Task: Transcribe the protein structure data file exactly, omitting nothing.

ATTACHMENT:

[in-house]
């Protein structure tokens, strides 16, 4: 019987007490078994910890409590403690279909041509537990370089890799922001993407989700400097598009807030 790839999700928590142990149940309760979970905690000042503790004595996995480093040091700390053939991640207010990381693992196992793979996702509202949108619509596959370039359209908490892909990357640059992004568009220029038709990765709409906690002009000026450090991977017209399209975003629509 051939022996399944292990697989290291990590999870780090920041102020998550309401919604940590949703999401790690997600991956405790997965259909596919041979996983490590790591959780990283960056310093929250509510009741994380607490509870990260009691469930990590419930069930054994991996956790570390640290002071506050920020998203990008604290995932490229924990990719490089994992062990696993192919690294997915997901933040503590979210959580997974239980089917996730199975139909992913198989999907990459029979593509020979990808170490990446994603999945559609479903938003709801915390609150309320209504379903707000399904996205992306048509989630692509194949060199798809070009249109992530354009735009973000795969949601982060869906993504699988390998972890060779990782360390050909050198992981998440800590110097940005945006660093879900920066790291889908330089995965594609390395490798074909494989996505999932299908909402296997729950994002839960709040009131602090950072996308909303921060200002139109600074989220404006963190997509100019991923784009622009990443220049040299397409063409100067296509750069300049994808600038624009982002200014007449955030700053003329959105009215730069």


[in-house]
């Protein structure tokens, strides 16, 4: 019987007490078994910890409590403690279909041509537990370089890799922001993407989700400097598009807030 790839999700928590142990149940309760979970905690000042503790004595996995480093040091700390053939991640207010990381693992196992793979996702509202949108619509596959370039359209908490892909990357640059992004568009220029038709990765709409906690002009000026450090991977017209399209975003629509 051939022996399944292990697989290291990590999870780090920041102020998550309401919604940590949703999401790690997600991956405790997965259909596919041979996983490590790591959780990283960056310093929250509510009741994380607490509870990260009691469930990590419930069930054994991996956790570390640290002071506050920020998203990008604290995932490229924990990719490089994992062990696993192919690294997915997901933040503590979210959580997974239980089917996730199975139909992913198989999907990459029979593509020979990808170490990446994603999945559609479903938003709801915390609150309320209504379903707000399904996205992306048509989630692509194949060199798809070009249109992530354009735009973000795969949601982060869906993504699988390998972890060779990782360390050909050198992981998440800590110097940005945006660093879900920066790291889908330089995965594609390395490798074909494989996505999932299908909402296997729950994002839960709040009131602090950072996308909303921060200002139109600074989220404006963190997509100019991923784009622009990443220049040299397409063409100067296509750069300049994808600038624009982002200014007449955030700053003329959105009215730069």